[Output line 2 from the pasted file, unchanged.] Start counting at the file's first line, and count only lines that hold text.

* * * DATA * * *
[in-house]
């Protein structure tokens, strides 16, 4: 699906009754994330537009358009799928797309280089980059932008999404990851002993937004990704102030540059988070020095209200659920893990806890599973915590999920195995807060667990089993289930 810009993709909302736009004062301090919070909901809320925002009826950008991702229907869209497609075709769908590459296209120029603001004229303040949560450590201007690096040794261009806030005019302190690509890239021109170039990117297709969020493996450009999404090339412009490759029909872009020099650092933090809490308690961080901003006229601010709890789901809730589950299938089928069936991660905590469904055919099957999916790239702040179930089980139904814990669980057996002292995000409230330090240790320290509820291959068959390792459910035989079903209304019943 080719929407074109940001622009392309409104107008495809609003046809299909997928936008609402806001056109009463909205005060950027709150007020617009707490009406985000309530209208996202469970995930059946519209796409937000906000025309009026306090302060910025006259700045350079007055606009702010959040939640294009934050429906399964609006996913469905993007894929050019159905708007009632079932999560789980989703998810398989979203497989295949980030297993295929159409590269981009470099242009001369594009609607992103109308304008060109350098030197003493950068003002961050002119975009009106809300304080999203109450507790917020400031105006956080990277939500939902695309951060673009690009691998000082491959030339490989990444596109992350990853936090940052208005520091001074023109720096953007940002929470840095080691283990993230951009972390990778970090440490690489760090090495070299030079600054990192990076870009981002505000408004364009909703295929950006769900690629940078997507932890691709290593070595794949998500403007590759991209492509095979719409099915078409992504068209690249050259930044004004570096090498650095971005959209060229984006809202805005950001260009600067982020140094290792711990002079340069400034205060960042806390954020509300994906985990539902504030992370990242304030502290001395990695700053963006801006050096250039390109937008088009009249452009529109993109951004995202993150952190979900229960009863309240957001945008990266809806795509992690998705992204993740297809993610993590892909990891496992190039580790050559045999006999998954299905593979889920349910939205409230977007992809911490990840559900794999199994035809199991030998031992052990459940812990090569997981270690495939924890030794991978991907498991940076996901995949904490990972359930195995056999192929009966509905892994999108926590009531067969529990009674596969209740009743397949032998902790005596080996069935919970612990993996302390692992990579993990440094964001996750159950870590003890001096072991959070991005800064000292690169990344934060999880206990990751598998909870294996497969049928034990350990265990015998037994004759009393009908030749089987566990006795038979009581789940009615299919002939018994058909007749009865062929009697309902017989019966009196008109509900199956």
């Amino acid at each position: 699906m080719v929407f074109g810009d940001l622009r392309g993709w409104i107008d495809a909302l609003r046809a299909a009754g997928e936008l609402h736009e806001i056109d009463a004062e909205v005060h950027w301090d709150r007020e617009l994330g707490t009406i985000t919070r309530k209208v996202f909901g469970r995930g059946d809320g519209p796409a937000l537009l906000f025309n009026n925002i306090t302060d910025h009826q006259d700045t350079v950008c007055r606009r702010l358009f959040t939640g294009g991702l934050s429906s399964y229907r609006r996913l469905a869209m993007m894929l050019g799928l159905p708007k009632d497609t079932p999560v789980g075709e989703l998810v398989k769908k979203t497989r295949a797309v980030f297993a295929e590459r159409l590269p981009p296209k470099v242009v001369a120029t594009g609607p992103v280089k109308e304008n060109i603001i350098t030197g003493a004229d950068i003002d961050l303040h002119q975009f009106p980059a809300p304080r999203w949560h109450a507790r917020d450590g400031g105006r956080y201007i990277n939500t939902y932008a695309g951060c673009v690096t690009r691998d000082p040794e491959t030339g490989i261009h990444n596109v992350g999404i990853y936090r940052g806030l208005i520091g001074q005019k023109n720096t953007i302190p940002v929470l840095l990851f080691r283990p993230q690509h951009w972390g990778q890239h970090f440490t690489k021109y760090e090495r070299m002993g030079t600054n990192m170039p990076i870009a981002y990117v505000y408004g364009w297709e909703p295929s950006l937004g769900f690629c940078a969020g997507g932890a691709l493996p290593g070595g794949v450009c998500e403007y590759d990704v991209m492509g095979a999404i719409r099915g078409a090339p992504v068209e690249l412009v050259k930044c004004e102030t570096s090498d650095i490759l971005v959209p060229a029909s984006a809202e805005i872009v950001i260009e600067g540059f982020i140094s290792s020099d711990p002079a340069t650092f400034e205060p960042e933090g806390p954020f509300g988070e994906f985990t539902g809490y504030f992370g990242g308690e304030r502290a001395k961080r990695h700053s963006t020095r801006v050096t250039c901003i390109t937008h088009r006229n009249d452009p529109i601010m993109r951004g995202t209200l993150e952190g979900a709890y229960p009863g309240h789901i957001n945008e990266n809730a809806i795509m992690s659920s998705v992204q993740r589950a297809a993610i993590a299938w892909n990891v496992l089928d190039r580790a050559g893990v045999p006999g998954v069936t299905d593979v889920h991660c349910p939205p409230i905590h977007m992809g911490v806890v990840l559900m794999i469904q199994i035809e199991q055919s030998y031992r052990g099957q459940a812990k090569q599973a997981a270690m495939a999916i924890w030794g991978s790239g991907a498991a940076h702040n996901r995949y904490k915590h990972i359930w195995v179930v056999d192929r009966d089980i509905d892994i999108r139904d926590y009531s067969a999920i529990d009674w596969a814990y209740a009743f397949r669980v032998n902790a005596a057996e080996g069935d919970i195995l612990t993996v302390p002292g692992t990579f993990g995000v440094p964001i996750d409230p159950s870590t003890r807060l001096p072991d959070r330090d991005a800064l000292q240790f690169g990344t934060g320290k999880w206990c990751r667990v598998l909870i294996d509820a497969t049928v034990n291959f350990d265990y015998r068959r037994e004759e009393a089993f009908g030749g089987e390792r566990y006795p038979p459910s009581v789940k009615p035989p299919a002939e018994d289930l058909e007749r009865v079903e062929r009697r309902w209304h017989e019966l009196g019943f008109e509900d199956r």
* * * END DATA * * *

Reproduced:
């Protein structure tokens, strides 16, 4: 699906009754994330537009358009799928797309280089980059932008999404990851002993937004990704102030540059988070020095209200659920893990806890599973915590999920195995807060667990089993289930 810009993709909302736009004062301090919070909901809320925002009826950008991702229907869209497609075709769908590459296209120029603001004229303040949560450590201007690096040794261009806030005019302190690509890239021109170039990117297709969020493996450009999404090339412009490759029909872009020099650092933090809490308690961080901003006229601010709890789901809730589950299938089928069936991660905590469904055919099957999916790239702040179930089980139904814990669980057996002292995000409230330090240790320290509820291959068959390792459910035989079903209304019943 080719929407074109940001622009392309409104107008495809609003046809299909997928936008609402806001056109009463909205005060950027709150007020617009707490009406985000309530209208996202469970995930059946519209796409937000906000025309009026306090302060910025006259700045350079007055606009702010959040939640294009934050429906399964609006996913469905993007894929050019159905708007009632079932999560789980989703998810398989979203497989295949980030297993295929159409590269981009470099242009001369594009609607992103109308304008060109350098030197003493950068003002961050002119975009009106809300304080999203109450507790917020400031105006956080990277939500939902695309951060673009690009691998000082491959030339490989990444596109992350990853936090940052208005520091001074023109720096953007940002929470840095080691283990993230951009972390990778970090440490690489760090090495070299030079600054990192990076870009981002505000408004364009909703295929950006769900690629940078997507932890691709290593070595794949998500403007590759991209492509095979719409099915078409992504068209690249050259930044004004570096090498650095971005959209060229984006809202805005950001260009600067982020140094290792711990002079340069400034205060960042806390954020509300994906985990539902504030992370990242304030502290001395990695700053963006801006050096250039390109937008088009009249452009529109993109951004995202993150952190979900229960009863309240957001945008990266809806795509992690998705992204993740297809993610993590892909990891496992190039580790050559045999006999998954299905593979889920349910939205409230977007992809911490990840559900794999199994035809199991030998031992052990459940812990090569997981270690495939924890030794991978991907498991940076996901995949904490990972359930195995056999192929009966509905892994999108926590009531067969529990009674596969209740009743397949032998902790005596080996069935919970612990993996302390692992990579993990440094964001996750159950870590003890001096072991959070991005800064000292690169990344934060999880206990990751598998909870294996497969049928034990350990265990015998037994004759009393009908030749089987566990006795038979009581789940009615299919002939018994058909007749009865062929009697309902017989019966009196008109509900199956």